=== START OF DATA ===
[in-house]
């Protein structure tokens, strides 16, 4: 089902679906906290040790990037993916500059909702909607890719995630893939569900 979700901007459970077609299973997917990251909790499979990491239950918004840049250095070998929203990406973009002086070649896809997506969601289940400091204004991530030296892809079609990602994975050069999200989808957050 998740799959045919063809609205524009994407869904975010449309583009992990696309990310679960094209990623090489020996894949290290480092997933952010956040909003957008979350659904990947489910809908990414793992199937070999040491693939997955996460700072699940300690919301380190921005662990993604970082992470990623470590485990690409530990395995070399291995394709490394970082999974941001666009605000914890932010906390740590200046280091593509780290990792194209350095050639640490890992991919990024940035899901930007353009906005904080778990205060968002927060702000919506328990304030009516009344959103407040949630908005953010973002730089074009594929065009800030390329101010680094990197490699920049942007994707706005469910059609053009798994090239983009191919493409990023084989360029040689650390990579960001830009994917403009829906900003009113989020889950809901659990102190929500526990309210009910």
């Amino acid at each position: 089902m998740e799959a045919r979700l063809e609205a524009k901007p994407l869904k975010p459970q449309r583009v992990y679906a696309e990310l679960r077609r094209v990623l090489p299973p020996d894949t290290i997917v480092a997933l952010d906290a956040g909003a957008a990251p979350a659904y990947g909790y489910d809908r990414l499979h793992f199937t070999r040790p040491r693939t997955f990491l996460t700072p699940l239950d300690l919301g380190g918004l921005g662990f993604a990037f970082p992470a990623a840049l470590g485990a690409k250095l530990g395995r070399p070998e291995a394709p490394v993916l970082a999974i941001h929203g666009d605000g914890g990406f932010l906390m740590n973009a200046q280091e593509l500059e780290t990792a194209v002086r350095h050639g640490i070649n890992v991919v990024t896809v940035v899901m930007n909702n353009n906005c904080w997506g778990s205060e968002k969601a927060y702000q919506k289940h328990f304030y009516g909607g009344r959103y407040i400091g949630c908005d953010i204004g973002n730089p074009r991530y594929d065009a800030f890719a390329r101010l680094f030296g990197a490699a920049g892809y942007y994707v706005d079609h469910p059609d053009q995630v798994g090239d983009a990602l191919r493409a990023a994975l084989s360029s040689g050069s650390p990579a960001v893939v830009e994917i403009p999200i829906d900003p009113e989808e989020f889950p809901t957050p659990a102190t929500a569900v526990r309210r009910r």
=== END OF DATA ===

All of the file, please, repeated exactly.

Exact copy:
[in-house]
């Protein structure tokens, strides 16, 4: 089902679906906290040790990037993916500059909702909607890719995630893939569900 979700901007459970077609299973997917990251909790499979990491239950918004840049250095070998929203990406973009002086070649896809997506969601289940400091204004991530030296892809079609990602994975050069999200989808957050 998740799959045919063809609205524009994407869904975010449309583009992990696309990310679960094209990623090489020996894949290290480092997933952010956040909003957008979350659904990947489910809908990414793992199937070999040491693939997955996460700072699940300690919301380190921005662990993604970082992470990623470590485990690409530990395995070399291995394709490394970082999974941001666009605000914890932010906390740590200046280091593509780290990792194209350095050639640490890992991919990024940035899901930007353009906005904080778990205060968002927060702000919506328990304030009516009344959103407040949630908005953010973002730089074009594929065009800030390329101010680094990197490699920049942007994707706005469910059609053009798994090239983009191919493409990023084989360029040689650390990579960001830009994917403009829906900003009113989020889950809901659990102190929500526990309210009910």
């Amino acid at each position: 089902m998740e799959a045919r979700l063809e609205a524009k901007p994407l869904k975010p459970q449309r583009v992990y679906a696309e990310l679960r077609r094209v990623l090489p299973p020996d894949t290290i997917v480092a997933l952010d906290a956040g909003a957008a990251p979350a659904y990947g909790y489910d809908r990414l499979h793992f199937t070999r040790p040491r693939t997955f990491l996460t700072p699940l239950d300690l919301g380190g918004l921005g662990f993604a990037f970082p992470a990623a840049l470590g485990a690409k250095l530990g395995r070399p070998e291995a394709p490394v993916l970082a999974i941001h929203g666009d605000g914890g990406f932010l906390m740590n973009a200046q280091e593509l500059e780290t990792a194209v002086r350095h050639g640490i070649n890992v991919v990024t896809v940035v899901m930007n909702n353009n906005c904080w997506g778990s205060e968002k969601a927060y702000q919506k289940h328990f304030y009516g909607g009344r959103y407040i400091g949630c908005d953010i204004g973002n730089p074009r991530y594929d065009a800030f890719a390329r101010l680094f030296g990197a490699a920049g892809y942007y994707v706005d079609h469910p059609d053009q995630v798994g090239d983009a990602l191919r493409a990023a994975l084989s360029s040689g050069s650390p990579a960001v893939v830009e994917i403009p999200i829906d900003p009113e989808e989020f889950p809901t957050p659990a102190t929500a569900v526990r309210r009910r």